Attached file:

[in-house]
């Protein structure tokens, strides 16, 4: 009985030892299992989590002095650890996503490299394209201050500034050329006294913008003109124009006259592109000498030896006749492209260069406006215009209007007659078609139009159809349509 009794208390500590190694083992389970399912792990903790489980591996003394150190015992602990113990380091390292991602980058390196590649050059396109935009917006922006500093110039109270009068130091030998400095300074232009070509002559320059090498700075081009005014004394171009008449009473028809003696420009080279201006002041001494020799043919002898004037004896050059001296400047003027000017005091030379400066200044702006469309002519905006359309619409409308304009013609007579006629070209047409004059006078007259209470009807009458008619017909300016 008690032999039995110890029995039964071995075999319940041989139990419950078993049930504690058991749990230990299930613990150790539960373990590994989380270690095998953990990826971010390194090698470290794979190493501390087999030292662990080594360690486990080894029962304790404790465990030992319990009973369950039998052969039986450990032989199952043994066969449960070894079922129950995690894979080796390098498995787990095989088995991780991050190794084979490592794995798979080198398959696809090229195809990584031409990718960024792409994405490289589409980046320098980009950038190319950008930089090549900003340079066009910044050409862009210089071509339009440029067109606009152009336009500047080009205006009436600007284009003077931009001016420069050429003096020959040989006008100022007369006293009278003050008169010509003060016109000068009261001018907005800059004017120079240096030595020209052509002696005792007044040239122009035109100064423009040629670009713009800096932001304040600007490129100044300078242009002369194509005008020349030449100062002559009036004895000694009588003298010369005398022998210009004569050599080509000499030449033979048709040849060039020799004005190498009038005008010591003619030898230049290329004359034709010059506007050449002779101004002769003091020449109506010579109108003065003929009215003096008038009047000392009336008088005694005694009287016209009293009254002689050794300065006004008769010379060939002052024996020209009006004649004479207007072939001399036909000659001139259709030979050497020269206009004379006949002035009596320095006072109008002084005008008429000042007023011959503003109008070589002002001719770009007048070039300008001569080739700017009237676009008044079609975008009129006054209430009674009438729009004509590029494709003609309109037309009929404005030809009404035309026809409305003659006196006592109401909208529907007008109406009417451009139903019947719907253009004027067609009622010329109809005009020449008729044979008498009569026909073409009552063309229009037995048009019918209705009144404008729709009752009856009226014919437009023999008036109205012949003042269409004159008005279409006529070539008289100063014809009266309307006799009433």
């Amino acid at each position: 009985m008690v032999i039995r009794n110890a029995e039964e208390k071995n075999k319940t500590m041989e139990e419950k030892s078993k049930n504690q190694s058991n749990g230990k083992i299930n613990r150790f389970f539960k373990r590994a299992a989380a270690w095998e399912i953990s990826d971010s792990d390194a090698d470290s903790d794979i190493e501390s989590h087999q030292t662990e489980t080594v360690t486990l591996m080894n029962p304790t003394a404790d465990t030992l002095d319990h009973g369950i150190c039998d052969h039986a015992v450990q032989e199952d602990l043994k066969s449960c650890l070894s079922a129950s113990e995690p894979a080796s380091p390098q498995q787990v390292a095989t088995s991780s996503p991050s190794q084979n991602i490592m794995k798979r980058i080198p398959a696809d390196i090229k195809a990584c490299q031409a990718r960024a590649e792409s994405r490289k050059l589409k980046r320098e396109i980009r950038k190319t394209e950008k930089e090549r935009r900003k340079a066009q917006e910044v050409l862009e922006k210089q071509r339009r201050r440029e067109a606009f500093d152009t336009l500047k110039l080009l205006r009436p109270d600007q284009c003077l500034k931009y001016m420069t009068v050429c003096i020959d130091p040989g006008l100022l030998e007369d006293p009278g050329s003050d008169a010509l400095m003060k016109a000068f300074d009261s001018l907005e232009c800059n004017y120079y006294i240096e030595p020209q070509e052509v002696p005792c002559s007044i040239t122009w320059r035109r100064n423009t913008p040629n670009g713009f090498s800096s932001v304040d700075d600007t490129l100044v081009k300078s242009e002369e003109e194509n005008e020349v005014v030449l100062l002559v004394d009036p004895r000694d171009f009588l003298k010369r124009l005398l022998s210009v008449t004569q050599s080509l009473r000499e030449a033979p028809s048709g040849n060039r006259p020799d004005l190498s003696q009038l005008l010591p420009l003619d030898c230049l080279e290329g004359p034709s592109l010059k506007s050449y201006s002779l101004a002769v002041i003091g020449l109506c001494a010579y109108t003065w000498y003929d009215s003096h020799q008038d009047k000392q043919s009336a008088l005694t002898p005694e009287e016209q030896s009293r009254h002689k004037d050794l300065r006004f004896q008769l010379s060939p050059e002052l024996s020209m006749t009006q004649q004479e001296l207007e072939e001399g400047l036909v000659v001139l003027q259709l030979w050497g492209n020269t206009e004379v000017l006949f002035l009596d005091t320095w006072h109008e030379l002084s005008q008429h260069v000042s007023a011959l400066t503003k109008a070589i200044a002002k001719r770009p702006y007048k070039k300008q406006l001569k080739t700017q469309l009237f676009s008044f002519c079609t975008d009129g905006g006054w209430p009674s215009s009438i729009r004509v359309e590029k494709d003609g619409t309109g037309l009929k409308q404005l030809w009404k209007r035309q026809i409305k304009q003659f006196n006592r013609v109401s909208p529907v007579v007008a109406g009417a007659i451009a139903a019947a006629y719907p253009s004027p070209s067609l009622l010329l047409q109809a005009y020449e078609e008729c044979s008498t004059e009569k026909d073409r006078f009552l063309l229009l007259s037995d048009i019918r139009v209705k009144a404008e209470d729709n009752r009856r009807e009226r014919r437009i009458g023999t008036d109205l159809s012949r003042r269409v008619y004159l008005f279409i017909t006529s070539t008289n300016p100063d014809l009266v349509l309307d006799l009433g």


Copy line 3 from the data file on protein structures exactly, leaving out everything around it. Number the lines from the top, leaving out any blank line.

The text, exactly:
């Amino acid at each position: 009985m008690v032999i039995r009794n110890a029995e039964e208390k071995n075999k319940t500590m041989e139990e419950k030892s078993k049930n504690q190694s058991n749990g230990k083992i299930n613990r150790f389970f539960k373990r590994a299992a989380a270690w095998e399912i953990s990826d971010s792990d390194a090698d470290s903790d794979i190493e501390s989590h087999q030292t662990e489980t080594v360690t486990l591996m080894n029962p304790t003394a404790d465990t030992l002095d319990h009973g369950i150190c039998d052969h039986a015992v450990q032989e199952d602990l043994k066969s449960c650890l070894s079922a129950s113990e995690p894979a080796s380091p390098q498995q787990v390292a095989t088995s991780s996503p991050s190794q084979n991602i490592m794995k798979r980058i080198p398959a696809d390196i090229k195809a990584c490299q031409a990718r960024a590649e792409s994405r490289k050059l589409k980046r320098e396109i980009r950038k190319t394209e950008k930089e090549r935009r900003k340079a066009q917006e910044v050409l862009e922006k210089q071509r339009r201050r440029e067109a606009f500093d152009t336009l500047k110039l080009l205006r009436p109270d600007q284009c003077l500034k931009y001016m420069t009068v050429c003096i020959d130091p040989g006008l100022l030998e007369d006293p009278g050329s003050d008169a010509l400095m003060k016109a000068f300074d009261s001018l907005e232009c800059n004017y120079y006294i240096e030595p020209q070509e052509v002696p005792c002559s007044i040239t122009w320059r035109r100064n423009t913008p040629n670009g713009f090498s800096s932001v304040d700075d600007t490129l100044v081009k300078s242009e002369e003109e194509n005008e020349v005014v030449l100062l002559v004394d009036p004895r000694d171009f009588l003298k010369r124009l005398l022998s210009v008449t004569q050599s080509l009473r000499e030449a033979p028809s048709g040849n060039r006259p020799d004005l190498s003696q009038l005008l010591p420009l003619d030898c230049l080279e290329g004359p034709s592109l010059k506007s050449y201006s002779l101004a002769v002041i003091g020449l109506c001494a010579y109108t003065w000498y003929d009215s003096h020799q008038d009047k000392q043919s009336a008088l005694t002898p005694e009287e016209q030896s009293r009254h002689k004037d050794l300065r006004f004896q008769l010379s060939p050059e002052l024996s020209m006749t009006q004649q004479e001296l207007e072939e001399g400047l036909v000659v001139l003027q259709l030979w050497g492209n020269t206009e004379v000017l006949f002035l009596d005091t320095w006072h109008e030379l002084s005008q008429h260069v000042s007023a011959l400066t503003k109008a070589i200044a002002k001719r770009p702006y007048k070039k300008q406006l001569k080739t700017q469309l009237f676009s008044f002519c079609t975008d009129g905006g006054w209430p009674s215009s009438i729009r004509v359309e590029k494709d003609g619409t309109g037309l009929k409308q404005l030809w009404k209007r035309q026809i409305k304009q003659f006196n006592r013609v109401s909208p529907v007579v007008a109406g009417a007659i451009a139903a019947a006629y719907p253009s004027p070209s067609l009622l010329l047409q109809a005009y020449e078609e008729c044979s008498t004059e009569k026909d073409r006078f009552l063309l229009l007259s037995d048009i019918r139009v209705k009144a404008e209470d729709n009752r009856r009807e009226r014919r437009i009458g023999t008036d109205l159809s012949r003042r269409v008619y004159l008005f279409i017909t006529s070539t008289n300016p100063d014809l009266v349509l309307d006799l009433g």